With their historic links to a specific region, GIs are increasingly valued for their endogenous development potential. But precisely what does legal recognition as a GI guarantee? Drawing on the EU's registration system as a model, this paper investigates the certification of provenance and authenticity by public authorities. Recent empirical findings reveal that considerable flexibility exists within the certification process, which permits the loosening of linkages to a region and dilutes the certification guarantee. The present over-reliance on the systems ability to certify could be usefully remedied if greater attention is paid to the individual product specification design.
Can the protection of Geographical Indications (GIs) signs which indicate the regional provenance of products such as Prosciutto di Parma, Darjeeling and Cognac be integrated within a cultural rights framework? Since there has been recent interest in GIs as a potential vector for achieving cultural heritage goals, this suggests an affinity with cultural rights. To develop this line of enquiry, this chapter focuses on two threshold issues: (1) To what extent can the notion of cultural heritage act as a bridge or link between GI and cultural rights protection paradigms? (2) Alternatively, moving beyond a conventional human rights framework, are there parallels between GIs and the notion of intangible cultural heritage (ICH) as recognised in international legal instruments by UNESCO in particular which could be more fruitfully developed?
This chapter contributes to a book on the image of the consumer in EU law by exploring the role of the average consumer in European trade mark law. There is in fact a variable concept of the consumer within European trade mark law and the chapter first sets itself the task of mapping these variations. We suggest that for structural reasons European trade mark law may be compelled to work with a differentiated concept of the consumer. However these variations should be approached relationally, with an awareness of the points of difference and their basis. In particular, we suggest that most efforts by courts to identify or construct consumers and the marketplace they inhabit are blended exercises that are part-empirical and part-normative. Explicitly recognising this blend will, we believe, enable a richer debate about the role played by the consumer in European trade mark law and the evidence or considerations to which courts might have regard. It also allows us to explore whether trade mark law in Europe ought either to achieve its own objectives or to contribute to the broader European project to adopt an approach to the consumer that is more empirically or normatively grounded as required by the legal context and whether different national courts are (despite different methodological traditions that survive European harmonisation) converging on a common approach to the trade mark consumer.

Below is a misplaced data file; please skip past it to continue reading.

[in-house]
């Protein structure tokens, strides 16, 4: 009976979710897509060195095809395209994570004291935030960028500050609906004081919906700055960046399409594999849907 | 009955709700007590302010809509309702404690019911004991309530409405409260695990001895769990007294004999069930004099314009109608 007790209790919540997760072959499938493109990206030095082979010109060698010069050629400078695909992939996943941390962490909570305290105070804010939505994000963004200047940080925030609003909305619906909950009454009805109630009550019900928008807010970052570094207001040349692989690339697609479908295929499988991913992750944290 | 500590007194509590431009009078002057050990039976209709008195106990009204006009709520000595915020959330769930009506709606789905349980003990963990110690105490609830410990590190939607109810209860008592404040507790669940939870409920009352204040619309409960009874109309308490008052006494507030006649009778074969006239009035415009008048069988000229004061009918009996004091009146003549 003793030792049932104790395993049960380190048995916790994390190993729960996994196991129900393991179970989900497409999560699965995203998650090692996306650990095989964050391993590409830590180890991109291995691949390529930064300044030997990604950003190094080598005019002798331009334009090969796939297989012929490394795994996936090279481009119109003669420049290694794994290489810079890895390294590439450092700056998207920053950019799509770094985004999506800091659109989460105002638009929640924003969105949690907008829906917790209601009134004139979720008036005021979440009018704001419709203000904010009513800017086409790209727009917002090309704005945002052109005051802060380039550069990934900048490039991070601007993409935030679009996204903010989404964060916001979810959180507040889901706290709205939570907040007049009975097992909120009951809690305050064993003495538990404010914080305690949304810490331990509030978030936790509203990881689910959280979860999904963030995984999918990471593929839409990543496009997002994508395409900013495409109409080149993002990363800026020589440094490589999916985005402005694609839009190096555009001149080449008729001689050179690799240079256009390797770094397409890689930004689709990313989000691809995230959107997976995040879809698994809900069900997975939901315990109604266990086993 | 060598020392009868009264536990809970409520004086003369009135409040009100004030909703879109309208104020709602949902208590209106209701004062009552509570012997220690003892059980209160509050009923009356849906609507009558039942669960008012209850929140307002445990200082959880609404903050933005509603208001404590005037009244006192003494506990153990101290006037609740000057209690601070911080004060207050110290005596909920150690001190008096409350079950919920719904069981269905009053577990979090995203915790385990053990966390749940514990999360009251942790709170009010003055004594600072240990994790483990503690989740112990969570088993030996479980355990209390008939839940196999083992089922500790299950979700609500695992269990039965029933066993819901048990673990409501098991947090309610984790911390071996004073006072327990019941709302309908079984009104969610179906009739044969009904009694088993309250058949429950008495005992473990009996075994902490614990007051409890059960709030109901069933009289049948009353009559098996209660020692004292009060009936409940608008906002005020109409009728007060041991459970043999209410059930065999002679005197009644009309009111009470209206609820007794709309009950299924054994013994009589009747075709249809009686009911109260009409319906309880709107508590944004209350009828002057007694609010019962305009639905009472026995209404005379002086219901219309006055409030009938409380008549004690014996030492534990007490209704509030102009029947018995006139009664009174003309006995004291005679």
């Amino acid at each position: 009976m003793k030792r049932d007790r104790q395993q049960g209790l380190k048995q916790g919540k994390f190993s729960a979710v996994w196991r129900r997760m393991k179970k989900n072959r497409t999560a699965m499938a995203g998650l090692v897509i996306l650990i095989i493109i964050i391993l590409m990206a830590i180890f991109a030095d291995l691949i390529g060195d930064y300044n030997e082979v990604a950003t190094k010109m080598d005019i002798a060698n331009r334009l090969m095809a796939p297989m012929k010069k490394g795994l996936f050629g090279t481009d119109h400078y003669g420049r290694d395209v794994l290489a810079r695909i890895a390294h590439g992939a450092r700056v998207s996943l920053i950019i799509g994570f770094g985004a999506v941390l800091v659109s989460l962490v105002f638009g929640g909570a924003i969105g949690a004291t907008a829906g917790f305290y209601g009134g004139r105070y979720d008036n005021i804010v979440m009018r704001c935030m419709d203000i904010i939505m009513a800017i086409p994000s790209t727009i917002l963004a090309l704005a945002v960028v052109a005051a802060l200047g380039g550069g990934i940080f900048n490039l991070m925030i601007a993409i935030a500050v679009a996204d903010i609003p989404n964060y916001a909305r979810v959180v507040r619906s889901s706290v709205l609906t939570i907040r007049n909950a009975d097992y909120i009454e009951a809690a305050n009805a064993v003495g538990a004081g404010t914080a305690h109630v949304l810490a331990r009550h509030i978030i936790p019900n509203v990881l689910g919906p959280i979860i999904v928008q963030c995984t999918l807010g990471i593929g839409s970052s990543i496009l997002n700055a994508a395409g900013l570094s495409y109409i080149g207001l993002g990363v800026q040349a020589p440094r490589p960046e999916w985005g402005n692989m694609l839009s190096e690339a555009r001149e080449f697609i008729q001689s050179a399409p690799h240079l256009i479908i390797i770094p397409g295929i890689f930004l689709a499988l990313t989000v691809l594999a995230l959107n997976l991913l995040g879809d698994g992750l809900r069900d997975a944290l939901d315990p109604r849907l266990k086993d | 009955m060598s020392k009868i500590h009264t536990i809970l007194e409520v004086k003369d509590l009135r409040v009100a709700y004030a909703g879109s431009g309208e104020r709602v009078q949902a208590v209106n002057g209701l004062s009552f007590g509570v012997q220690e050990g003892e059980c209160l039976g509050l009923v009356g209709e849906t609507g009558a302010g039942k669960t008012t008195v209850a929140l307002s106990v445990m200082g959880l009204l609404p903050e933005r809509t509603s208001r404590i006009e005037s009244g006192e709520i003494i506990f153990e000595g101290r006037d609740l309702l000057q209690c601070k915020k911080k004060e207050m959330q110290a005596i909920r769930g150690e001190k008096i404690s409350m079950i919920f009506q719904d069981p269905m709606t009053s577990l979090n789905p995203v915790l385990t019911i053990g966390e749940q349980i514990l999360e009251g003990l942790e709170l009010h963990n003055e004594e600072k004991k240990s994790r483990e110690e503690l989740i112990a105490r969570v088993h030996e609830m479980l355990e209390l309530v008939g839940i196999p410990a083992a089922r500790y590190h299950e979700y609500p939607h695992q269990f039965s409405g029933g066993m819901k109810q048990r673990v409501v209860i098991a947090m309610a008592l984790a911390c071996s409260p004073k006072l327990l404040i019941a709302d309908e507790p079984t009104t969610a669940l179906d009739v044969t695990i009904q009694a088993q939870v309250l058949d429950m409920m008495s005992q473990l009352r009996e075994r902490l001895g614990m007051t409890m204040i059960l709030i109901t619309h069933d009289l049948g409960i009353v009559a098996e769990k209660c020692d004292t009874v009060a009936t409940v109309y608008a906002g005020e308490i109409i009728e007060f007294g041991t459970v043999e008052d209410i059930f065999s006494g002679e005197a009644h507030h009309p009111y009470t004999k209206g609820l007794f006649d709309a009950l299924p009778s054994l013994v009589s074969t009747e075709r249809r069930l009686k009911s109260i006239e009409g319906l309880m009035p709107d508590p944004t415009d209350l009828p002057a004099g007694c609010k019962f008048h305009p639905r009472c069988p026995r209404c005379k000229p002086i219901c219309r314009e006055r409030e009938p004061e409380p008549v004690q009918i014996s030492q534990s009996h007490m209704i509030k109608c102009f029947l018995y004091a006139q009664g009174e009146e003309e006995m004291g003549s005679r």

[Annual contribution] Formerly by S. Ramiah
The twin themes of this chapter are, first, the need for careful accommodation at the EU level of the diversity of Member State interests and concerns in the energy field ... and, second, the slow but real shift in EU (and some national) energy law and policy away from reliance upon market mechanisms and towards more complex regimes ... to achieve a myriad of public interest goals.